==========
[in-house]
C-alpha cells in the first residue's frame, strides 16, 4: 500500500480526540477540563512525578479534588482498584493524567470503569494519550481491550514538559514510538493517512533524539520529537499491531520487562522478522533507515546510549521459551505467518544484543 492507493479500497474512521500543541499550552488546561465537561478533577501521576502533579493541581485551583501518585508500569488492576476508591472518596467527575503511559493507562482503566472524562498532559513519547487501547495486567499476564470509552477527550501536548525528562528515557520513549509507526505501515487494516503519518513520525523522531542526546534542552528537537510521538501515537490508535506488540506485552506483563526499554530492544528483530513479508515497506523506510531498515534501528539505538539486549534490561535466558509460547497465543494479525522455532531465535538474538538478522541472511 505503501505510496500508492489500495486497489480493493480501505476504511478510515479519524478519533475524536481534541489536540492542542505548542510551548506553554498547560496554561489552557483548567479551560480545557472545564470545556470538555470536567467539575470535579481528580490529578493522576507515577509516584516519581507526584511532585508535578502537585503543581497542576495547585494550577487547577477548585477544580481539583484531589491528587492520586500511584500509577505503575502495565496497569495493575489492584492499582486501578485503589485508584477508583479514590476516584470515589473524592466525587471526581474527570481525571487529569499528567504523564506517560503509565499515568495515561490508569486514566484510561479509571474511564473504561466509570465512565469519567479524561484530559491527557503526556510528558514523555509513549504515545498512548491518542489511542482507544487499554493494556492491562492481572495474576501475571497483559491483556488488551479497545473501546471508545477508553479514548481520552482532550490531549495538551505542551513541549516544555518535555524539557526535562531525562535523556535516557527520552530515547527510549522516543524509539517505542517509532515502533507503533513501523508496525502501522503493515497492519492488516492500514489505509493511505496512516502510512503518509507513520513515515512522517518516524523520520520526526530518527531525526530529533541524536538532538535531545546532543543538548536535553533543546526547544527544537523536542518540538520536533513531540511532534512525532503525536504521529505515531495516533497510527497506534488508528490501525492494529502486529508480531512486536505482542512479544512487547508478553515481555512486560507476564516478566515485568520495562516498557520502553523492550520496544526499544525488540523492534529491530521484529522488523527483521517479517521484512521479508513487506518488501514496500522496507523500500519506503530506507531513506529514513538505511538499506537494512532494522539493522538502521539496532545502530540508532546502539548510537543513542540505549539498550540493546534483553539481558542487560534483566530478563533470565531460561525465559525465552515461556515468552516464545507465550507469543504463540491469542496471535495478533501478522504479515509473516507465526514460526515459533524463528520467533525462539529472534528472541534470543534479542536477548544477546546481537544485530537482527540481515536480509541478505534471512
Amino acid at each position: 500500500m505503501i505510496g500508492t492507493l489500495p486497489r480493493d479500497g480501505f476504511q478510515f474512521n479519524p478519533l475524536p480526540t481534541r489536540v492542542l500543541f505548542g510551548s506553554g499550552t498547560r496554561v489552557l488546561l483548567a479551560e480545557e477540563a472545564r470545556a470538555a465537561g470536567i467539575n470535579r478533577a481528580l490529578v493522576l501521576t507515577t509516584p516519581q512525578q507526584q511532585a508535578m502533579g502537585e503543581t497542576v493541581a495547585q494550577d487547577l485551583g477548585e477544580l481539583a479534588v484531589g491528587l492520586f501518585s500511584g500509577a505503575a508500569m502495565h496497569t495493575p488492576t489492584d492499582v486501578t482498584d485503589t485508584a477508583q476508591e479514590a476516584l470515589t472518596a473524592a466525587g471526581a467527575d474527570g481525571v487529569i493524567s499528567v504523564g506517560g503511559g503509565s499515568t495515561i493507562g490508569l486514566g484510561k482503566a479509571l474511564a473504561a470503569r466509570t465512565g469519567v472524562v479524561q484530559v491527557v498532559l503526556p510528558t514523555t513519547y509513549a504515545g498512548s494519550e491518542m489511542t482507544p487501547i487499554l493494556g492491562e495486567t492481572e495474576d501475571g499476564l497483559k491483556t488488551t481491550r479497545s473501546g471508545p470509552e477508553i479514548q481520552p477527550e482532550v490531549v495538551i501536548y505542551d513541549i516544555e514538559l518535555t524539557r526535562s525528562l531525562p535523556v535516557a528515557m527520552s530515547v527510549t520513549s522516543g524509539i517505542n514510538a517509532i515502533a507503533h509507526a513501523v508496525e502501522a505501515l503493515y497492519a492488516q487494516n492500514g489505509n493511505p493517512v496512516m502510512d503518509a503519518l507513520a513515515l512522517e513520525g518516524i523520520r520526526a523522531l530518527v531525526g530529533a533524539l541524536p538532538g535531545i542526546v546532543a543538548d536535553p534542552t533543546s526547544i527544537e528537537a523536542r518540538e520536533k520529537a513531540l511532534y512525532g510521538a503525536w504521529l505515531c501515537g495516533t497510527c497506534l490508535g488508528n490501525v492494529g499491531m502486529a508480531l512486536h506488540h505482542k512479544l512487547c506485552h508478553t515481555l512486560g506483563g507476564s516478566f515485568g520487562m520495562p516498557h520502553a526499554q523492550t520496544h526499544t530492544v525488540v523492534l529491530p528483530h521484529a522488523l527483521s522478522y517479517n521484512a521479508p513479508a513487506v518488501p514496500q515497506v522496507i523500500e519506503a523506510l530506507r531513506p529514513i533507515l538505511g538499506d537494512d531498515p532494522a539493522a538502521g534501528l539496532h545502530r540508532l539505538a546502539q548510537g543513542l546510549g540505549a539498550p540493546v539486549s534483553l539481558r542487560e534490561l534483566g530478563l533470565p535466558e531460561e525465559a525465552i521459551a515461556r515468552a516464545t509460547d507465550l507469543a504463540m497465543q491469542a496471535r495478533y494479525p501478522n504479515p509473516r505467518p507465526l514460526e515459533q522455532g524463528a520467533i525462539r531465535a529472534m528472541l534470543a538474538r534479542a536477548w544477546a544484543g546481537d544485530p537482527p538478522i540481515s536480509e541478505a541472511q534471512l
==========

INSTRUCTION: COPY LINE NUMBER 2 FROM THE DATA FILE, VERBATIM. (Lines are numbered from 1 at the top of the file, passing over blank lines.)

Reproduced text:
C-alpha cells in the first residue's frame, strides 16, 4: 500500500480526540477540563512525578479534588482498584493524567470503569494519550481491550514538559514510538493517512533524539520529537499491531520487562522478522533507515546510549521459551505467518544484543 492507493479500497474512521500543541499550552488546561465537561478533577501521576502533579493541581485551583501518585508500569488492576476508591472518596467527575503511559493507562482503566472524562498532559513519547487501547495486567499476564470509552477527550501536548525528562528515557520513549509507526505501515487494516503519518513520525523522531542526546534542552528537537510521538501515537490508535506488540506485552506483563526499554530492544528483530513479508515497506523506510531498515534501528539505538539486549534490561535466558509460547497465543494479525522455532531465535538474538538478522541472511 505503501505510496500508492489500495486497489480493493480501505476504511478510515479519524478519533475524536481534541489536540492542542505548542510551548506553554498547560496554561489552557483548567479551560480545557472545564470545556470538555470536567467539575470535579481528580490529578493522576507515577509516584516519581507526584511532585508535578502537585503543581497542576495547585494550577487547577477548585477544580481539583484531589491528587492520586500511584500509577505503575502495565496497569495493575489492584492499582486501578485503589485508584477508583479514590476516584470515589473524592466525587471526581474527570481525571487529569499528567504523564506517560503509565499515568495515561490508569486514566484510561479509571474511564473504561466509570465512565469519567479524561484530559491527557503526556510528558514523555509513549504515545498512548491518542489511542482507544487499554493494556492491562492481572495474576501475571497483559491483556488488551479497545473501546471508545477508553479514548481520552482532550490531549495538551505542551513541549516544555518535555524539557526535562531525562535523556535516557527520552530515547527510549522516543524509539517505542517509532515502533507503533513501523508496525502501522503493515497492519492488516492500514489505509493511505496512516502510512503518509507513520513515515512522517518516524523520520520526526530518527531525526530529533541524536538532538535531545546532543543538548536535553533543546526547544527544537523536542518540538520536533513531540511532534512525532503525536504521529505515531495516533497510527497506534488508528490501525492494529502486529508480531512486536505482542512479544512487547508478553515481555512486560507476564516478566515485568520495562516498557520502553523492550520496544526499544525488540523492534529491530521484529522488523527483521517479517521484512521479508513487506518488501514496500522496507523500500519506503530506507531513506529514513538505511538499506537494512532494522539493522538502521539496532545502530540508532546502539548510537543513542540505549539498550540493546534483553539481558542487560534483566530478563533470565531460561525465559525465552515461556515468552516464545507465550507469543504463540491469542496471535495478533501478522504479515509473516507465526514460526515459533524463528520467533525462539529472534528472541534470543534479542536477548544477546546481537544485530537482527540481515536480509541478505534471512